The International Monetary Fund is giving high marks on economic policy to five Central European countries aspiring to join the European Union.
IMF staff papers suggest that, from a technical standpoint, the Czech Republic, Hungary, Poland, Slovakia and Slovenia probably will be ready to join the European Union as early as 2004. But the papers make clear that in terms of income per capita the five countries are way behind their EU neighbors to the west. IMF economists say it is likely to take three decades or more for these five countries to catch up. They say under the most optimistic scenario it is likely to take up to 24 years for the applicant countries to catch up with Greece, Portugal and Spain, the lowest income EU members.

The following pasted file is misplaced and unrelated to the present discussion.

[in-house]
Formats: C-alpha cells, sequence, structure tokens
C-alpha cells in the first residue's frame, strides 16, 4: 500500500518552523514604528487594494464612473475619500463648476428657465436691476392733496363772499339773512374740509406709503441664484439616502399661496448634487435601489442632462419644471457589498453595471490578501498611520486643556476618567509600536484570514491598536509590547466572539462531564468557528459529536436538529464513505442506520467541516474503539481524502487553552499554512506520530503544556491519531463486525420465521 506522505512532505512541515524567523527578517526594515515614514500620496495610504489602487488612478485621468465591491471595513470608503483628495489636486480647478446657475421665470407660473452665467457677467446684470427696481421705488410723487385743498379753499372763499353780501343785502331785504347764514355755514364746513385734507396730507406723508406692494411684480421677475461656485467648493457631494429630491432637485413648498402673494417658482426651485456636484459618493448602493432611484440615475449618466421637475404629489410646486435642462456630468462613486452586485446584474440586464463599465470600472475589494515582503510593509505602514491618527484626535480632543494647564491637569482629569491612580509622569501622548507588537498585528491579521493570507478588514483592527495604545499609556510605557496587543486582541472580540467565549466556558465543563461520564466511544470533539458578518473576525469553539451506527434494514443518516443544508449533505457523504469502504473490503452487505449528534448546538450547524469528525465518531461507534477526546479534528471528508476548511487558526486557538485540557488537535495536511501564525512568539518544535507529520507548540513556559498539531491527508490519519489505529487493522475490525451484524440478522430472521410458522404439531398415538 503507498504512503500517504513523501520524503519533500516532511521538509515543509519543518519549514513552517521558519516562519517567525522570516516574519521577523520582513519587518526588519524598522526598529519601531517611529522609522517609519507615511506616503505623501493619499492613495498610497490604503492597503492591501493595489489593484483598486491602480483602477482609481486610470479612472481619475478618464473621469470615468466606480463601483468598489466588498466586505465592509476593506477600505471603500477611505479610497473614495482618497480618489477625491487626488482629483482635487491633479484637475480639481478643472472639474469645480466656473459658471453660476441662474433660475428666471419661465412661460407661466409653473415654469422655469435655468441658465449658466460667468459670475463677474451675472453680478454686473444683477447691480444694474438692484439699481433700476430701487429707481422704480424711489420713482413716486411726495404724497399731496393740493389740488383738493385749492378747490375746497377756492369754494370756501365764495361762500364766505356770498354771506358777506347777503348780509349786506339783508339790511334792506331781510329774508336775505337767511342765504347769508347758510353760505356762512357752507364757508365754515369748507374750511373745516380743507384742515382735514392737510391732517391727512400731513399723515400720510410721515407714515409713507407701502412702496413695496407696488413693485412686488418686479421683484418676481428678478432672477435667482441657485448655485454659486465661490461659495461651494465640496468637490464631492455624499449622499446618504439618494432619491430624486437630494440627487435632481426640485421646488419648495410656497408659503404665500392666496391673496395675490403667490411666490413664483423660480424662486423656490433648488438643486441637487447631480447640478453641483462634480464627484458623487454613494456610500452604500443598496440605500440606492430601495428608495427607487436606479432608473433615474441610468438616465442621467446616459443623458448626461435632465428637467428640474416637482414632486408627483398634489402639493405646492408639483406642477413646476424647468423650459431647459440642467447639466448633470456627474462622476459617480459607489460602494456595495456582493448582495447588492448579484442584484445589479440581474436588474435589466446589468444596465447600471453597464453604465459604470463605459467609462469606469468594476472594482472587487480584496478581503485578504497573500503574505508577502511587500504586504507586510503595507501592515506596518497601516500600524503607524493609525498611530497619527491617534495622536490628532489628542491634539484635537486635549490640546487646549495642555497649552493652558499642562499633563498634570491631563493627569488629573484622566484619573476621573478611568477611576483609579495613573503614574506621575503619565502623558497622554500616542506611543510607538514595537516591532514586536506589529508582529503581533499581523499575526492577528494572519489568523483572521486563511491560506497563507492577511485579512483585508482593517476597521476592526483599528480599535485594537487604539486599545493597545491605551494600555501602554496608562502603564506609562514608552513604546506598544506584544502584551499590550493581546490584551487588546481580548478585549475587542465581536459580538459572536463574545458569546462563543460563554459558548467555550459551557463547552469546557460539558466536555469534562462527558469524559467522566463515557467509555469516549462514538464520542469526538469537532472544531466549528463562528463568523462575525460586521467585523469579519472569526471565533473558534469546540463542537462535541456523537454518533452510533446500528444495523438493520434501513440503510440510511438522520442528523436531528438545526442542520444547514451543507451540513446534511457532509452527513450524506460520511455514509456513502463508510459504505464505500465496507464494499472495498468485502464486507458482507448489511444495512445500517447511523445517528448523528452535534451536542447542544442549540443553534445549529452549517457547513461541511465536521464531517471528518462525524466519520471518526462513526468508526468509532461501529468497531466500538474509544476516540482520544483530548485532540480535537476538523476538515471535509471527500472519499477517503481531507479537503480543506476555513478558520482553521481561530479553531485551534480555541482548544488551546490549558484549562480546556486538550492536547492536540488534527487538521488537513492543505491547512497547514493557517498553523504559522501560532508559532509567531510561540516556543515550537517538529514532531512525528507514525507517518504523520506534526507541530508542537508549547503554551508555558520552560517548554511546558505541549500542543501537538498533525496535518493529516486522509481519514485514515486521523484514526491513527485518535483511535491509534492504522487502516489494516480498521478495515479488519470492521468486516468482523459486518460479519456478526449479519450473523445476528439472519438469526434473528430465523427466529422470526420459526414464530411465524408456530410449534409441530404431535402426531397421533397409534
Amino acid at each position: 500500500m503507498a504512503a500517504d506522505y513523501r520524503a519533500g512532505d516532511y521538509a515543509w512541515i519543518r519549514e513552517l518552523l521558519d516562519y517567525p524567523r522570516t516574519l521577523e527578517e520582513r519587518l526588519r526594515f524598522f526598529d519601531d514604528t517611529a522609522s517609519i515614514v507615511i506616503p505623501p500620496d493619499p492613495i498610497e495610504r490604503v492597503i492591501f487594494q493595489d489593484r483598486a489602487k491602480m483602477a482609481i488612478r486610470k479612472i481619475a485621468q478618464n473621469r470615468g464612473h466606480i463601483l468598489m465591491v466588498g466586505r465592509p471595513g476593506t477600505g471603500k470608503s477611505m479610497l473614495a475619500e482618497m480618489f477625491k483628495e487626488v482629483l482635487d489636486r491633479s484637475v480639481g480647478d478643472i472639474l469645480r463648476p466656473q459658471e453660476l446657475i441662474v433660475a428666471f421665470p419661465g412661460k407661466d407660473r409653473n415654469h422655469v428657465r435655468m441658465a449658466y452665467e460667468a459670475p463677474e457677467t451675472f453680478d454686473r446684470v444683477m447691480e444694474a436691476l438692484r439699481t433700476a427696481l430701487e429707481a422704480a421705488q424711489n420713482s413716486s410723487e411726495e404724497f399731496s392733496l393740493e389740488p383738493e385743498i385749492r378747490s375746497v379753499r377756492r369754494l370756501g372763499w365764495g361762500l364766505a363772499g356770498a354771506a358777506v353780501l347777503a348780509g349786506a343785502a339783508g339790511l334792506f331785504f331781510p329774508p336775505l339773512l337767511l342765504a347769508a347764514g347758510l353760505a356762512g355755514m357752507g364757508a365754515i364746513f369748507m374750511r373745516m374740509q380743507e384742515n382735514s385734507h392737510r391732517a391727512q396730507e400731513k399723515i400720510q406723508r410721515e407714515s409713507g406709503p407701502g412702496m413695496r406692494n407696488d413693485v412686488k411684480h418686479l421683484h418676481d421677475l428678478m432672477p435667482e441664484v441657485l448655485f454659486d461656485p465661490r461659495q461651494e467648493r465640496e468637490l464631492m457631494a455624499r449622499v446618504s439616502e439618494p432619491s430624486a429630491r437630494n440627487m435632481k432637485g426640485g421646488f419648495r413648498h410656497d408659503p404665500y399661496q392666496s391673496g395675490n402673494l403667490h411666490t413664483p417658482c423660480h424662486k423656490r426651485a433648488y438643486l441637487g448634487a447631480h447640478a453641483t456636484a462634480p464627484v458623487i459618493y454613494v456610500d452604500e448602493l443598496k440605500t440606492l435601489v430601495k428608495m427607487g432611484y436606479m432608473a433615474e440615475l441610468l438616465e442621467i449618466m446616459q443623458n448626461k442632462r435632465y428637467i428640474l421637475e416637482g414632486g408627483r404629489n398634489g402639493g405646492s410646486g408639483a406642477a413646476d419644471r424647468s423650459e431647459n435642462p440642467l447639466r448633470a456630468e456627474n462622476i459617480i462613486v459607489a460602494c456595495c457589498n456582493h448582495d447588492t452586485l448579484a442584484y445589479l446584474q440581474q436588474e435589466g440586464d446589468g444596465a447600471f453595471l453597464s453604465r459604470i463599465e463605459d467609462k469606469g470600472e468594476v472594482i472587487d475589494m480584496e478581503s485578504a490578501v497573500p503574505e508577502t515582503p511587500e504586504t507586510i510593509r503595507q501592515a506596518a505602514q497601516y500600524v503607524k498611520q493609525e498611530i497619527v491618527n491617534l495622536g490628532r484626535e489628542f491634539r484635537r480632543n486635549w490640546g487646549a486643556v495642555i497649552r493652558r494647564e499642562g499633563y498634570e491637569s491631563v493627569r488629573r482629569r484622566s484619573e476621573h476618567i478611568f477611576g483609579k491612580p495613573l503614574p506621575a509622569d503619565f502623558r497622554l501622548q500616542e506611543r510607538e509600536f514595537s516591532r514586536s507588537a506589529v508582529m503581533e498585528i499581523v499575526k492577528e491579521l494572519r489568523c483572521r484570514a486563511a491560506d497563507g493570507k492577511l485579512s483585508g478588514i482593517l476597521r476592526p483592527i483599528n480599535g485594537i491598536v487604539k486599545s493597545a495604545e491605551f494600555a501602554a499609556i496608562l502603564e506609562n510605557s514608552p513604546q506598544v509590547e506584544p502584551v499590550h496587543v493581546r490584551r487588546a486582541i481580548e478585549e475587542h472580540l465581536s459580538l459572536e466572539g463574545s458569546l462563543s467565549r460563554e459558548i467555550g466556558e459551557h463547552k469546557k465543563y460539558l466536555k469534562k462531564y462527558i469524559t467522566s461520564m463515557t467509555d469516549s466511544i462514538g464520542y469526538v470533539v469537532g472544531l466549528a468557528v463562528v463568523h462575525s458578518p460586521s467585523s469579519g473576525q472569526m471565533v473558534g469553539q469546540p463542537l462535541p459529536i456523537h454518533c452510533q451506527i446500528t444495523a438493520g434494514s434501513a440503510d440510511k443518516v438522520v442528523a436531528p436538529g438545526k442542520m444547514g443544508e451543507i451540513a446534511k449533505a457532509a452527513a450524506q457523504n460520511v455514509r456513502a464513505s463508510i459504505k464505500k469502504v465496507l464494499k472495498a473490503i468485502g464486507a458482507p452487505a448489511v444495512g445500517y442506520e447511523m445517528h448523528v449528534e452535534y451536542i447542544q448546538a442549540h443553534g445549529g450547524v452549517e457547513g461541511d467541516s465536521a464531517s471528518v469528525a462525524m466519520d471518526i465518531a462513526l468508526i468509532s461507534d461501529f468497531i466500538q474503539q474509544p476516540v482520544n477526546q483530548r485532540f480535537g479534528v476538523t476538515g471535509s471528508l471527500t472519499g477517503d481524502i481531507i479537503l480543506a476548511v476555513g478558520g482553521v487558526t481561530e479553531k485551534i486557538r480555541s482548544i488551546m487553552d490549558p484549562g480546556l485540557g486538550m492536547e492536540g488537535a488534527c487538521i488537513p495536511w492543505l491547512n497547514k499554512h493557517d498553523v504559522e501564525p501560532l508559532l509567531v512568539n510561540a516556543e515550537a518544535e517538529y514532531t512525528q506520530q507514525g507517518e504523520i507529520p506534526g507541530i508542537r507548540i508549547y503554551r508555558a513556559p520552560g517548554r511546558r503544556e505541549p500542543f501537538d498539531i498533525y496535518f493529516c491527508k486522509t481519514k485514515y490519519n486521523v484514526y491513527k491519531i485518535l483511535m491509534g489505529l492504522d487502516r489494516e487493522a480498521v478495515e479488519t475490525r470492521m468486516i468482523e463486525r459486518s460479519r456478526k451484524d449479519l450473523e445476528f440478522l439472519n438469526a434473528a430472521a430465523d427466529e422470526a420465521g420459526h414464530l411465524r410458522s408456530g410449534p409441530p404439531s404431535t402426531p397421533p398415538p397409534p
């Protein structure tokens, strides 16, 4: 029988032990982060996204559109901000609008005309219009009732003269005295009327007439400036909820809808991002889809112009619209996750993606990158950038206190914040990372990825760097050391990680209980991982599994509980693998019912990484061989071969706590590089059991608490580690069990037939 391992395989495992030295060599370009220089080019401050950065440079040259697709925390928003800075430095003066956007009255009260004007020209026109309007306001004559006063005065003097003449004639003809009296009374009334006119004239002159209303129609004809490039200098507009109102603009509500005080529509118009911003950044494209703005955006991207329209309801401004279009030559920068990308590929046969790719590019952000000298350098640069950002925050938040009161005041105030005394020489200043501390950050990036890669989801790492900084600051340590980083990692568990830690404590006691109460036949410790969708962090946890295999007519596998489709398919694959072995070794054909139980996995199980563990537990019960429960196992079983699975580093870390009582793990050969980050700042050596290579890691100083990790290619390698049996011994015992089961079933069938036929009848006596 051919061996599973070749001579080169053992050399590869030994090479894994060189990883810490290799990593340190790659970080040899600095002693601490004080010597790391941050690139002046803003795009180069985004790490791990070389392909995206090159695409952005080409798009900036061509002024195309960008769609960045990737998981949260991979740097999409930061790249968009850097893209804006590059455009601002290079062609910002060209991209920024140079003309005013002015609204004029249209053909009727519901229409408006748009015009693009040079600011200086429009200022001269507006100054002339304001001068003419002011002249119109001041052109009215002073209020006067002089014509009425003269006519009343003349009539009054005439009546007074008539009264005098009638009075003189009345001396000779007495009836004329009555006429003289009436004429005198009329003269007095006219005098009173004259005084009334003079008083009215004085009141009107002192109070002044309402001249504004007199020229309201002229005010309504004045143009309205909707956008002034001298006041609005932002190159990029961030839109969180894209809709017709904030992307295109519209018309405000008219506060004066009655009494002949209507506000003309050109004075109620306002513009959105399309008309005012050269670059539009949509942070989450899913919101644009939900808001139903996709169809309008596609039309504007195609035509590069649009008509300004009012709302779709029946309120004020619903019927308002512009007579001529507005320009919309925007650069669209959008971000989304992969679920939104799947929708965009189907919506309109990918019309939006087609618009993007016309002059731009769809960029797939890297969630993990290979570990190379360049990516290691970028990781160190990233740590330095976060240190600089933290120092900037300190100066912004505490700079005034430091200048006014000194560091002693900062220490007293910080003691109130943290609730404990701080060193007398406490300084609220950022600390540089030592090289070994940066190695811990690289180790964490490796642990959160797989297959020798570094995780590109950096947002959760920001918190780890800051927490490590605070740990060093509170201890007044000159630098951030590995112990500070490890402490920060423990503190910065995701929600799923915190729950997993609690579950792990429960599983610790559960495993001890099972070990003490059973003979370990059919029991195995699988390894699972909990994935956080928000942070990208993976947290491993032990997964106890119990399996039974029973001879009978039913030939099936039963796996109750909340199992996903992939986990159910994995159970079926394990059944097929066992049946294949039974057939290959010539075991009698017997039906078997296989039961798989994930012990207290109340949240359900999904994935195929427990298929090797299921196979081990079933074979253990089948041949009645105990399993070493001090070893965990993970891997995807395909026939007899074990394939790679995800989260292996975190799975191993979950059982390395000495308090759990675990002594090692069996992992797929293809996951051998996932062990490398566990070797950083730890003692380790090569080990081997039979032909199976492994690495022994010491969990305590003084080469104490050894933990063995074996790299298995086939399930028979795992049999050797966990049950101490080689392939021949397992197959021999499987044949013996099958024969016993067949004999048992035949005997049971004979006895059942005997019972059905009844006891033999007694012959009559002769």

Robert Feldman headed the IMF team that studied the five Central European economies. He notes some of the EU applicants are registering growth rates higher than those of the EU. "Hungary is certainly a case in point," he said. "There has been a slowdown in the growth in the Czech Republic. And some slowdown also in Poland, where the Fund [IMF] is advocating a tightening of fiscal policy because of medium term fiscal issues and current account issues, also a loosening of monetary policy because of our concern in improving the growth forecast."
The IMF staff papers show that since the transition from communism to capitalism began, from 1991 to 1999, output growth in Poland grew 48 percent, compared to 26 percent in Slovenia, 22 percent in Slovakia, 17 percent in Hungary, and nine percent in the Czech Republic.
IMF staff say the applicant countries should strengthen their financial systems so that financial crises can be avoided, enhance the rule of law, and move towards lower tax rates.
These five countries, along with Estonia, are front runners to be the first East European countries to join the 15 nation European Union. The EU has indicated that expansion will not take place until 2004 at the earliest.